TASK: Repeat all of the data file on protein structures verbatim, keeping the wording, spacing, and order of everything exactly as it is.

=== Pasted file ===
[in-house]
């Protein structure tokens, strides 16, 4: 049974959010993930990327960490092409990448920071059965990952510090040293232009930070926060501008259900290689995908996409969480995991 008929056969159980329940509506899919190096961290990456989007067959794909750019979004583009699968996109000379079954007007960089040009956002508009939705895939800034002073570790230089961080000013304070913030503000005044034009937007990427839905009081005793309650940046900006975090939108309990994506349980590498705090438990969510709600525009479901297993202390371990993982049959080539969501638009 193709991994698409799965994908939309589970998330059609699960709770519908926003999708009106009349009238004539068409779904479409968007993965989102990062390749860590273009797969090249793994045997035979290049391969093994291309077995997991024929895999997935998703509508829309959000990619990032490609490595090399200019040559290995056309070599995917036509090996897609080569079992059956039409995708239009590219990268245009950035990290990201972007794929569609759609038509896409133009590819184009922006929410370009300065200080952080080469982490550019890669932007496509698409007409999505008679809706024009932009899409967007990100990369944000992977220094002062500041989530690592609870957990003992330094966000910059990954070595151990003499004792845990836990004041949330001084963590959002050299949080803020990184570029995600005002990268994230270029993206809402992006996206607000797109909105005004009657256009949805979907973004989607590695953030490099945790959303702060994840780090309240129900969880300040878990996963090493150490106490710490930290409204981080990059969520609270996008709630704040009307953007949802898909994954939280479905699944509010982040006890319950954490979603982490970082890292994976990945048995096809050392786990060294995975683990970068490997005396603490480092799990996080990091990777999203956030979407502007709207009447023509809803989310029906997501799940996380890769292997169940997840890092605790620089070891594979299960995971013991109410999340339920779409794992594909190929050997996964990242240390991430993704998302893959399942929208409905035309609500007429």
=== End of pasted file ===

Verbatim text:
[in-house]
């Protein structure tokens, strides 16, 4: 049974959010993930990327960490092409990448920071059965990952510090040293232009930070926060501008259900290689995908996409969480995991 008929056969159980329940509506899919190096961290990456989007067959794909750019979004583009699968996109000379079954007007960089040009956002508009939705895939800034002073570790230089961080000013304070913030503000005044034009937007990427839905009081005793309650940046900006975090939108309990994506349980590498705090438990969510709600525009479901297993202390371990993982049959080539969501638009 193709991994698409799965994908939309589970998330059609699960709770519908926003999708009106009349009238004539068409779904479409968007993965989102990062390749860590273009797969090249793994045997035979290049391969093994291309077995997991024929895999997935998703509508829309959000990619990032490609490595090399200019040559290995056309070599995917036509090996897609080569079992059956039409995708239009590219990268245009950035990290990201972007794929569609759609038509896409133009590819184009922006929410370009300065200080952080080469982490550019890669932007496509698409007409999505008679809706024009932009899409967007990100990369944000992977220094002062500041989530690592609870957990003992330094966000910059990954070595151990003499004792845990836990004041949330001084963590959002050299949080803020990184570029995600005002990268994230270029993206809402992006996206607000797109909105005004009657256009949805979907973004989607590695953030490099945790959303702060994840780090309240129900969880300040878990996963090493150490106490710490930290409204981080990059969520609270996008709630704040009307953007949802898909994954939280479905699944509010982040006890319950954490979603982490970082890292994976990945048995096809050392786990060294995975683990970068490997005396603490480092799990996080990091990777999203956030979407502007709207009447023509809803989310029906997501799940996380890769292997169940997840890092605790620089070891594979299960995971013991109410999340339920779409794992594909190929050997996964990242240390991430993704998302893959399942929208409905035309609500007429």